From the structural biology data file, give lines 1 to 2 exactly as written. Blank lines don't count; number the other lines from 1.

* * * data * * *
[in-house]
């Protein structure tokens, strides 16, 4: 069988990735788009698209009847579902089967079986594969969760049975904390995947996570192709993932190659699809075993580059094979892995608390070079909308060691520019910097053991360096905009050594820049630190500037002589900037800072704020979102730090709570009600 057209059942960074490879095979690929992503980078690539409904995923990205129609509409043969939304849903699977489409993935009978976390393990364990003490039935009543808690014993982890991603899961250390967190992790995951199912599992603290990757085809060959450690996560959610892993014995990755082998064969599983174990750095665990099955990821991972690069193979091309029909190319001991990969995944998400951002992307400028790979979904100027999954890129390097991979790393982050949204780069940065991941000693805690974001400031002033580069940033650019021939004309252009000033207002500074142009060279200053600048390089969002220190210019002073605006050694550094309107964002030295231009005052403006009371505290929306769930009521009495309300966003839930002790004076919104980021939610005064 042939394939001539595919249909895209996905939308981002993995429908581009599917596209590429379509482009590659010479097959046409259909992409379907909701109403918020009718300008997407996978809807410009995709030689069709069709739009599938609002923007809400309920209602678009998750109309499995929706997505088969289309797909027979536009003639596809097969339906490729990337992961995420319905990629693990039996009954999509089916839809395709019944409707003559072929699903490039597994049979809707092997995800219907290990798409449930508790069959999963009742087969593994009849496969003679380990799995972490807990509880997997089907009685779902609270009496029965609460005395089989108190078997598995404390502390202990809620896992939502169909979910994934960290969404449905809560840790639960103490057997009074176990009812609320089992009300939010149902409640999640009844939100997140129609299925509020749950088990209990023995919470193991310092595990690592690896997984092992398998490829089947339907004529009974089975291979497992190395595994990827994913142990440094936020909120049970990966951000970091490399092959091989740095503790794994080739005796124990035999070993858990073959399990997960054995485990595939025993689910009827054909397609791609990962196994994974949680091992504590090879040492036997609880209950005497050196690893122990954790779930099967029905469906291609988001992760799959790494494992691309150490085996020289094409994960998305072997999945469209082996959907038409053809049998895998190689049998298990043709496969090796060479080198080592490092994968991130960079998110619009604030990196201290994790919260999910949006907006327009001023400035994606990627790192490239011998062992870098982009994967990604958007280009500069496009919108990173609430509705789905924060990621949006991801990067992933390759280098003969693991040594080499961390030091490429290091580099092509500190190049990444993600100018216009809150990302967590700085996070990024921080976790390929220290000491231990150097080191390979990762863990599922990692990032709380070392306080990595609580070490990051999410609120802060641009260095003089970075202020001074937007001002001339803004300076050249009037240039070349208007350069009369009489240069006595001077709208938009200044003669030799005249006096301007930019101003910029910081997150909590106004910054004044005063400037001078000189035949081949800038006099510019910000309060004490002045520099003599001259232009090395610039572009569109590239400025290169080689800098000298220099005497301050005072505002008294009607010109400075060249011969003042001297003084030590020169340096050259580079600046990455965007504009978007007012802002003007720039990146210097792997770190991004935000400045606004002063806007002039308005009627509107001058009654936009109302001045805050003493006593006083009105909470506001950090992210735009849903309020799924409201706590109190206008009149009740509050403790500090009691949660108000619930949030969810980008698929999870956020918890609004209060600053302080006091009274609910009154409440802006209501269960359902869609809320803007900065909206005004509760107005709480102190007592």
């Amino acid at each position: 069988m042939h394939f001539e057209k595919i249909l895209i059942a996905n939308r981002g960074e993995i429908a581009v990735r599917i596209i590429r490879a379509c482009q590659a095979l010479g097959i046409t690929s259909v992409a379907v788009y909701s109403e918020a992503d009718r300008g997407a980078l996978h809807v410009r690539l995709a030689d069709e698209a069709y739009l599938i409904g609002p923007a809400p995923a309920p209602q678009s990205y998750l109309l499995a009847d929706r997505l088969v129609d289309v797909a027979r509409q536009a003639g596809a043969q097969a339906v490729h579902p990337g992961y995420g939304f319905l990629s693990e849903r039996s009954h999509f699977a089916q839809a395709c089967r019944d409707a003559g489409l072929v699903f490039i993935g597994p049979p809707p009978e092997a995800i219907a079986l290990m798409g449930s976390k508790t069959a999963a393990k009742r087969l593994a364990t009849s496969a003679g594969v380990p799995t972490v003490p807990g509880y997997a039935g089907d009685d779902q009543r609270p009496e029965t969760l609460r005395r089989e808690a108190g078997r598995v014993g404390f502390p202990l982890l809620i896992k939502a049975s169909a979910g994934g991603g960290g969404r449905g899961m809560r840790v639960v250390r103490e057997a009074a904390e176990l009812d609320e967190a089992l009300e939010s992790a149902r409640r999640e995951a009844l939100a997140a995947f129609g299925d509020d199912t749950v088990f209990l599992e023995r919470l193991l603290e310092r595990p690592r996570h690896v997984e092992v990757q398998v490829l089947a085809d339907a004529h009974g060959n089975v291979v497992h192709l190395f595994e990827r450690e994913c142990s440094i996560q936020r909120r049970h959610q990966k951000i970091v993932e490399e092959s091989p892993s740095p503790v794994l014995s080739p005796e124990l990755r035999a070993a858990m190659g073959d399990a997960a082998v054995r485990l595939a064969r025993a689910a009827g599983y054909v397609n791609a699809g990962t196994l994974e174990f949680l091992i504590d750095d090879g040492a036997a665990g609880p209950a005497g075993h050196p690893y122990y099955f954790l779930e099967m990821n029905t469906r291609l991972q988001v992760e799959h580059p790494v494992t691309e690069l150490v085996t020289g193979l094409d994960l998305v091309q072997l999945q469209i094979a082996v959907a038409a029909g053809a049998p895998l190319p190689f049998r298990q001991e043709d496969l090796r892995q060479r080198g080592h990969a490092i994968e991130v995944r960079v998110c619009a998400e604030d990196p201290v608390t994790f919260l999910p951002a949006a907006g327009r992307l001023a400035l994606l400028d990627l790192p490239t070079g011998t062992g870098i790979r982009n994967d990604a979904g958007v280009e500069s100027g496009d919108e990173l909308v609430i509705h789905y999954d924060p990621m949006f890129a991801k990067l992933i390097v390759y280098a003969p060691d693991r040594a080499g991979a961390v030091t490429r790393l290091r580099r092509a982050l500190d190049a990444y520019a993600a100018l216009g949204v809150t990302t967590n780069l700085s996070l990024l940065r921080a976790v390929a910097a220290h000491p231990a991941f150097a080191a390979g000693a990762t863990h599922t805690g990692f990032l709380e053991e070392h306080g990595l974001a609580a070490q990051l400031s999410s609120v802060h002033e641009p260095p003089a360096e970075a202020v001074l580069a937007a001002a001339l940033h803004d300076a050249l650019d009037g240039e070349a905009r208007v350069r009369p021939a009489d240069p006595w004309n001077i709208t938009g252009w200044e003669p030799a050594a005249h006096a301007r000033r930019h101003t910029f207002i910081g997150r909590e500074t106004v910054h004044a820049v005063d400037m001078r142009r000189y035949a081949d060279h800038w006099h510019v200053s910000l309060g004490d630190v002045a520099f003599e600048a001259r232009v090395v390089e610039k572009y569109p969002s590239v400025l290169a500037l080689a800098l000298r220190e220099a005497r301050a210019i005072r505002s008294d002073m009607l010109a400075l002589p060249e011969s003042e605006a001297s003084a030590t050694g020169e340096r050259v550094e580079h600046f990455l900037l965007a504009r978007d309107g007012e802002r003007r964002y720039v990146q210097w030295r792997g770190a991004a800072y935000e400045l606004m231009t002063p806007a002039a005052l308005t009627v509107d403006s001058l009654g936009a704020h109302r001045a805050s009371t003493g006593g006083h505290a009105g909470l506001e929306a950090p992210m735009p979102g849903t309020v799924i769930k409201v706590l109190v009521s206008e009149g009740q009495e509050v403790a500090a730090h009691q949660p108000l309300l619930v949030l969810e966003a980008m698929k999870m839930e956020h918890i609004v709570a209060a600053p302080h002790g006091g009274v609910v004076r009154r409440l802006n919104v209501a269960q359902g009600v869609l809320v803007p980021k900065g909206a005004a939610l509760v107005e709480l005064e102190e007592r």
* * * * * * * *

[in-house]
């Protein structure tokens, strides 16, 4: 069988990735788009698209009847579902089967079986594969969760049975904390995947996570192709993932190659699809075993580059094979892995608390070079909308060691520019910097053991360096905009050594820049630190500037002589900037800072704020979102730090709570009600 057209059942960074490879095979690929992503980078690539409904995923990205129609509409043969939304849903699977489409993935009978976390393990364990003490039935009543808690014993982890991603899961250390967190992790995951199912599992603290990757085809060959450690996560959610892993014995990755082998064969599983174990750095665990099955990821991972690069193979091309029909190319001991990969995944998400951002992307400028790979979904100027999954890129390097991979790393982050949204780069940065991941000693805690974001400031002033580069940033650019021939004309252009000033207002500074142009060279200053600048390089969002220190210019002073605006050694550094309107964002030295231009005052403006009371505290929306769930009521009495309300966003839930002790004076919104980021939610005064 042939394939001539595919249909895209996905939308981002993995429908581009599917596209590429379509482009590659010479097959046409259909992409379907909701109403918020009718300008997407996978809807410009995709030689069709069709739009599938609002923007809400309920209602678009998750109309499995929706997505088969289309797909027979536009003639596809097969339906490729990337992961995420319905990629693990039996009954999509089916839809395709019944409707003559072929699903490039597994049979809707092997995800219907290990798409449930508790069959999963009742087969593994009849496969003679380990799995972490807990509880997997089907009685779902609270009496029965609460005395089989108190078997598995404390502390202990809620896992939502169909979910994934960290969404449905809560840790639960103490057997009074176990009812609320089992009300939010149902409640999640009844939100997140129609299925509020749950088990209990023995919470193991310092595990690592690896997984092992398998490829089947339907004529009974089975291979497992190395595994990827994913142990440094936020909120049970990966951000970091490399092959091989740095503790794994080739005796124990035999070993858990073959399990997960054995485990595939025993689910009827054909397609791609990962196994994974949680091992504590090879040492036997609880209950005497050196690893122990954790779930099967029905469906291609988001992760799959790494494992691309150490085996020289094409994960998305072997999945469209082996959907038409053809049998895998190689049998298990043709496969090796060479080198080592490092994968991130960079998110619009604030990196201290994790919260999910949006907006327009001023400035994606990627790192490239011998062992870098982009994967990604958007280009500069496009919108990173609430509705789905924060990621949006991801990067992933390759280098003969693991040594080499961390030091490429290091580099092509500190190049990444993600100018216009809150990302967590700085996070990024921080976790390929220290000491231990150097080191390979990762863990599922990692990032709380070392306080990595609580070490990051999410609120802060641009260095003089970075202020001074937007001002001339803004300076050249009037240039070349208007350069009369009489240069006595001077709208938009200044003669030799005249006096301007930019101003910029910081997150909590106004910054004044005063400037001078000189035949081949800038006099510019910000309060004490002045520099003599001259232009090395610039572009569109590239400025290169080689800098000298220099005497301050005072505002008294009607010109400075060249011969003042001297003084030590020169340096050259580079600046990455965007504009978007007012802002003007720039990146210097792997770190991004935000400045606004002063806007002039308005009627509107001058009654936009109302001045805050003493006593006083009105909470506001950090992210735009849903309020799924409201706590109190206008009149009740509050403790500090009691949660108000619930949030969810980008698929999870956020918890609004209060600053302080006091009274609910009154409440802006209501269960359902869609809320803007900065909206005004509760107005709480102190007592």